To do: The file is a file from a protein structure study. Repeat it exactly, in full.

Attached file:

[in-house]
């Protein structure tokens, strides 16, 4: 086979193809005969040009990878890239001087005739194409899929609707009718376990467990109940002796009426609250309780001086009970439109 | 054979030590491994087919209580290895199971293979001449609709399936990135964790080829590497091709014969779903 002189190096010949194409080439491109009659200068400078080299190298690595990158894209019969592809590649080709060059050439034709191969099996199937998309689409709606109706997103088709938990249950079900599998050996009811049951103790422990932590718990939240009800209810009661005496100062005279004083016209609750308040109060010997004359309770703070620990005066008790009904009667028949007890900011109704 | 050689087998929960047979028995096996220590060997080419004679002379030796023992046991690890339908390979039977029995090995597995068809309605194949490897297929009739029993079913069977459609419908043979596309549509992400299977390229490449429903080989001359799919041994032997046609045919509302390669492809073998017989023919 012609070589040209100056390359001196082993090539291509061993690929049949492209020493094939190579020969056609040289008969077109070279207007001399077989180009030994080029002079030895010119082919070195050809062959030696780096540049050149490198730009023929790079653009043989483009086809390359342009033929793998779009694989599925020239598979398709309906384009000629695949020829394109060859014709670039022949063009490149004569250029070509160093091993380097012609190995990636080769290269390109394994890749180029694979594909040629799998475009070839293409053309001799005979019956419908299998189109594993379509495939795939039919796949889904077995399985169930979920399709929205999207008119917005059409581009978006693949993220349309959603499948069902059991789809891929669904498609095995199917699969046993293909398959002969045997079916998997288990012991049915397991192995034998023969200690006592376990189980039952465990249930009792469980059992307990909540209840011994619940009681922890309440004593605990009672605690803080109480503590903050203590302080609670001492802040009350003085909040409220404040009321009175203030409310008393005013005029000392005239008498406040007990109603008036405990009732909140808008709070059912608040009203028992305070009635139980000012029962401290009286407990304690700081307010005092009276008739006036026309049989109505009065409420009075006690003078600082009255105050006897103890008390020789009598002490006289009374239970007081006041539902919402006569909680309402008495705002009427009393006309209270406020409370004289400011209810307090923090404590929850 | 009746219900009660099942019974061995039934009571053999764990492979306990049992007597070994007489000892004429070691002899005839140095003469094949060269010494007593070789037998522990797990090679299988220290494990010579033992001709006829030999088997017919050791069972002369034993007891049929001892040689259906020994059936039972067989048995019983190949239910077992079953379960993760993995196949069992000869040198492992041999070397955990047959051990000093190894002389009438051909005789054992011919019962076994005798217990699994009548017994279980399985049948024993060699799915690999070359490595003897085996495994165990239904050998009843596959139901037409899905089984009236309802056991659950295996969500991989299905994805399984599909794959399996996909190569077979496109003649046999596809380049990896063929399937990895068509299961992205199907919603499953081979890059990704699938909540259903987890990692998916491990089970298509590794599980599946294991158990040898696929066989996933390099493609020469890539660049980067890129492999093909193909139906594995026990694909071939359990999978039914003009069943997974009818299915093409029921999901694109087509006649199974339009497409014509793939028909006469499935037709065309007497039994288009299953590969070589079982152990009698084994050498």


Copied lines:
[in-house]
């Protein structure tokens, strides 16, 4: 086979193809005969040009990878890239001087005739194409899929609707009718376990467990109940002796009426609250309780001086009970439109 | 054979030590491994087919209580290895199971293979001449609709399936990135964790080829590497091709014969779903 002189190096010949194409080439491109009659200068400078080299190298690595990158894209019969592809590649080709060059050439034709191969099996199937998309689409709606109706997103088709938990249950079900599998050996009811049951103790422990932590718990939240009800209810009661005496100062005279004083016209609750308040109060010997004359309770703070620990005066008790009904009667028949007890900011109704 | 050689087998929960047979028995096996220590060997080419004679002379030796023992046991690890339908390979039977029995090995597995068809309605194949490897297929009739029993079913069977459609419908043979596309549509992400299977390229490449429903080989001359799919041994032997046609045919509302390669492809073998017989023919 012609070589040209100056390359001196082993090539291509061993690929049949492209020493094939190579020969056609040289008969077109070279207007001399077989180009030994080029002079030895010119082919070195050809062959030696780096540049050149490198730009023929790079653009043989483009086809390359342009033929793998779009694989599925020239598979398709309906384009000629695949020829394109060859014709670039022949063009490149004569250029070509160093091993380097012609190995990636080769290269390109394994890749180029694979594909040629799998475009070839293409053309001799005979019956419908299998189109594993379509495939795939039919796949889904077995399985169930979920399709929205999207008119917005059409581009978006693949993220349309959603499948069902059991789809891929669904498609095995199917699969046993293909398959002969045997079916998997288990012991049915397991192995034998023969200690006592376990189980039952465990249930009792469980059992307990909540209840011994619940009681922890309440004593605990009672605690803080109480503590903050203590302080609670001492802040009350003085909040409220404040009321009175203030409310008393005013005029000392005239008498406040007990109603008036405990009732909140808008709070059912608040009203028992305070009635139980000012029962401290009286407990304690700081307010005092009276008739006036026309049989109505009065409420009075006690003078600082009255105050006897103890008390020789009598002490006289009374239970007081006041539902919402006569909680309402008495705002009427009393006309209270406020409370004289400011209810307090923090404590929850 | 009746219900009660099942019974061995039934009571053999764990492979306990049992007597070994007489000892004429070691002899005839140095003469094949060269010494007593070789037998522990797990090679299988220290494990010579033992001709006829030999088997017919050791069972002369034993007891049929001892040689259906020994059936039972067989048995019983190949239910077992079953379960993760993995196949069992000869040198492992041999070397955990047959051990000093190894002389009438051909005789054992011919019962076994005798217990699994009548017994279980399985049948024993060699799915690999070359490595003897085996495994165990239904050998009843596959139901037409899905089984009236309802056991659950295996969500991989299905994805399984599909794959399996996909190569077979496109003649046999596809380049990896063929399937990895068509299961992205199907919603499953081979890059990704699938909540259903987890990692998916491990089970298509590794599980599946294991158990040898696929066989996933390099493609020469890539660049980067890129492999093909193909139906594995026990694909071939359990999978039914003009069943997974009818299915093409029921999901694109087509006649199974339009497409014509793939028909006469499935037709065309007497039994288009299953590969070589079982152990009698084994050498």